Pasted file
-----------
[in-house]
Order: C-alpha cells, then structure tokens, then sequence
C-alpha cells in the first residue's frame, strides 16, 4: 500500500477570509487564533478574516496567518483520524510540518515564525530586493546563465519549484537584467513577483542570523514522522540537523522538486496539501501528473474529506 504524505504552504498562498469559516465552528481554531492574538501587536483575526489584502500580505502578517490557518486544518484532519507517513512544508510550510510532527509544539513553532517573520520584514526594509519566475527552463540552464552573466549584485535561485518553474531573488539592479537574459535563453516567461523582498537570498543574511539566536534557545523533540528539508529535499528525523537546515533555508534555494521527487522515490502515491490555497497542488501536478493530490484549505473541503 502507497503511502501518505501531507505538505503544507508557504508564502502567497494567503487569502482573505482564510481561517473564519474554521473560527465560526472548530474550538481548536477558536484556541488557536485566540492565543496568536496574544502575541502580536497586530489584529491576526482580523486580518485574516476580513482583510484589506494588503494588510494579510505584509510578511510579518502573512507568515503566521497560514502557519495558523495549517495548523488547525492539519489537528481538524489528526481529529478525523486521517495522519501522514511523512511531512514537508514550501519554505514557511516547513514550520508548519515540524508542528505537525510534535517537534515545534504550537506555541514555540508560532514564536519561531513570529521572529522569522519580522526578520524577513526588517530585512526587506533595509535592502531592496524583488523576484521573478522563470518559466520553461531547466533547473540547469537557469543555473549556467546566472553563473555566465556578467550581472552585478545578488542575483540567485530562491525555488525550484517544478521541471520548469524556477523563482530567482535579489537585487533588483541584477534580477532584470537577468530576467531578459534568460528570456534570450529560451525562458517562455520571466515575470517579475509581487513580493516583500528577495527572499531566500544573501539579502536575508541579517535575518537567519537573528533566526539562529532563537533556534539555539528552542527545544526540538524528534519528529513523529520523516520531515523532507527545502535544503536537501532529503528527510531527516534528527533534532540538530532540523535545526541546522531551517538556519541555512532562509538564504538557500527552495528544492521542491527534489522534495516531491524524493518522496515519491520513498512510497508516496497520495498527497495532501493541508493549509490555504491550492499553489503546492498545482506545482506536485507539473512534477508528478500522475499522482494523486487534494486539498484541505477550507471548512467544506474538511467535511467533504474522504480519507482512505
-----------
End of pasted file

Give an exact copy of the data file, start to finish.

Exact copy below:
[in-house]
Order: C-alpha cells, then structure tokens, then sequence
C-alpha cells in the first residue's frame, strides 16, 4: 500500500477570509487564533478574516496567518483520524510540518515564525530586493546563465519549484537584467513577483542570523514522522540537523522538486496539501501528473474529506 504524505504552504498562498469559516465552528481554531492574538501587536483575526489584502500580505502578517490557518486544518484532519507517513512544508510550510510532527509544539513553532517573520520584514526594509519566475527552463540552464552573466549584485535561485518553474531573488539592479537574459535563453516567461523582498537570498543574511539566536534557545523533540528539508529535499528525523537546515533555508534555494521527487522515490502515491490555497497542488501536478493530490484549505473541503 502507497503511502501518505501531507505538505503544507508557504508564502502567497494567503487569502482573505482564510481561517473564519474554521473560527465560526472548530474550538481548536477558536484556541488557536485566540492565543496568536496574544502575541502580536497586530489584529491576526482580523486580518485574516476580513482583510484589506494588503494588510494579510505584509510578511510579518502573512507568515503566521497560514502557519495558523495549517495548523488547525492539519489537528481538524489528526481529529478525523486521517495522519501522514511523512511531512514537508514550501519554505514557511516547513514550520508548519515540524508542528505537525510534535517537534515545534504550537506555541514555540508560532514564536519561531513570529521572529522569522519580522526578520524577513526588517530585512526587506533595509535592502531592496524583488523576484521573478522563470518559466520553461531547466533547473540547469537557469543555473549556467546566472553563473555566465556578467550581472552585478545578488542575483540567485530562491525555488525550484517544478521541471520548469524556477523563482530567482535579489537585487533588483541584477534580477532584470537577468530576467531578459534568460528570456534570450529560451525562458517562455520571466515575470517579475509581487513580493516583500528577495527572499531566500544573501539579502536575508541579517535575518537567519537573528533566526539562529532563537533556534539555539528552542527545544526540538524528534519528529513523529520523516520531515523532507527545502535544503536537501532529503528527510531527516534528527533534532540538530532540523535545526541546522531551517538556519541555512532562509538564504538557500527552495528544492521542491527534489522534495516531491524524493518522496515519491520513498512510497508516496497520495498527497495532501493541508493549509490555504491550492499553489503546492498545482506545482506536485507539473512534477508528478500522475499522482494523486487534494486539498484541505477550507471548512467544506474538511467535511467533504474522504480519507482512505